Posted: Mar 27, 2012 10:22 PM by Stephanie Ryan
Updated: Mar 27, 2012 10:22 PM
SCOTLANDVILLE-- Scotlandville Magnet High School is where deputies say an illegal gun buy went down. But even though it is a federal crime, the folks who participated may only get probation.
A 15-year-old sophomore sold a .22-caliber handgun to a 15-year-old freshman inside the school before noon on Tuesday, according to deputies on a special task force. They said an anonymous student tipped off school leaders, who found the gun in the waistband of the freshman's pants. Both teens were booked into a juvenile detention center on a charge of illegal possession of a handgun on school property. A third student, who is 16, was also booked on the same charge. Deputies said that teen supplied the money for the gun sale.
Surprisingly, all three may only face probation for the offense.
District Attorney Hillar Moore said teens account for 20 to 30 percent of all gun crimes, but limited bed space in juvenile facilities forces lax punishments. There just isn't enough money to pay for more room.
"Most of the time, it's a probated sentence," Moore said. Moore urges parents to police their own homes; he believes that would cut down on gun crimes.
"It's frustrating to see that kids have guns and they're going unnoticed in homes and being brought to school," Moore said.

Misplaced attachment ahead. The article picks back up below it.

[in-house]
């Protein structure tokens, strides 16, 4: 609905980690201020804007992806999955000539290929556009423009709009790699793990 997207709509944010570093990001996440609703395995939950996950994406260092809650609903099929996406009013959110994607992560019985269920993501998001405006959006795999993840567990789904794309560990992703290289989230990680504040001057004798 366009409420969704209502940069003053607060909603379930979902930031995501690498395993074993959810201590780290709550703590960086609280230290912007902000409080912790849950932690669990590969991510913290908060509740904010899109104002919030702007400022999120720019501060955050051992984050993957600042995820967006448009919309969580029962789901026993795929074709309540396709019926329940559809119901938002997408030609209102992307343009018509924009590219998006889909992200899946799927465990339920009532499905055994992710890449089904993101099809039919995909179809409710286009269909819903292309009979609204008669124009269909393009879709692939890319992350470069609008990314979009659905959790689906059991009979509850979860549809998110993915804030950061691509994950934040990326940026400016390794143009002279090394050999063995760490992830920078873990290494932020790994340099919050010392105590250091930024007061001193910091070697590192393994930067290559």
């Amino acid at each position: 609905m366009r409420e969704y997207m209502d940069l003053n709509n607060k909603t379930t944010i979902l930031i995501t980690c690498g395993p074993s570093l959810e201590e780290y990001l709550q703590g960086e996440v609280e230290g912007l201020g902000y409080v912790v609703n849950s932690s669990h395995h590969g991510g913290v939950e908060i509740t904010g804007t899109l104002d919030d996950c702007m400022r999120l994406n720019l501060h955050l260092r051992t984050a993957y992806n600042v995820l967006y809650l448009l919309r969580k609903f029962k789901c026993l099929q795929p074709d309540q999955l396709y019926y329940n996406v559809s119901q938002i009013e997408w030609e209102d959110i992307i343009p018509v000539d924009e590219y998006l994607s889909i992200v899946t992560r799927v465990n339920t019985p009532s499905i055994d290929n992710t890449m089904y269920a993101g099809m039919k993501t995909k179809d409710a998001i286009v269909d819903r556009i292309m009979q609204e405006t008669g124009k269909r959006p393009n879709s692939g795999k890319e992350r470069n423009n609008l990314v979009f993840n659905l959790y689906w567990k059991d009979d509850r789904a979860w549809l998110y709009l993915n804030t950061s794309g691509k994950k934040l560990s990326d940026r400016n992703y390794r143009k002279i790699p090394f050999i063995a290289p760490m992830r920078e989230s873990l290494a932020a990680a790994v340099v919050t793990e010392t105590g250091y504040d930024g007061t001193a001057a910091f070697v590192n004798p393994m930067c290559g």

But some parents are frustrated by the "system."
"When we came along, my parents could whoop me," Joseph Plummer said. "Now, if a parent touches a child, the child picks up the phone, and the parent is picked up for child abuse-- how does that work?"
A spokesperson for the East Baton Rouge Parish Sheriff's Office said it is "unclear" where the game came from, but said it was not reported missing. She would not say if the serial number on the gun is still legible.
ATF agents use that serial number to track gun sales, and promised News 2 they would track down where this gun came from. That is not an easy task, however, because gun owners are only required to fill out paperwork on guns if they buy or sell a gun from a licensed gun dealer. Anyone can buy a gun from anybody else on the street legally, according to the agent.
It leaves students scared.
"I'm pretty scared to die, and I'm pretty sure everyone else is," one student told News 2.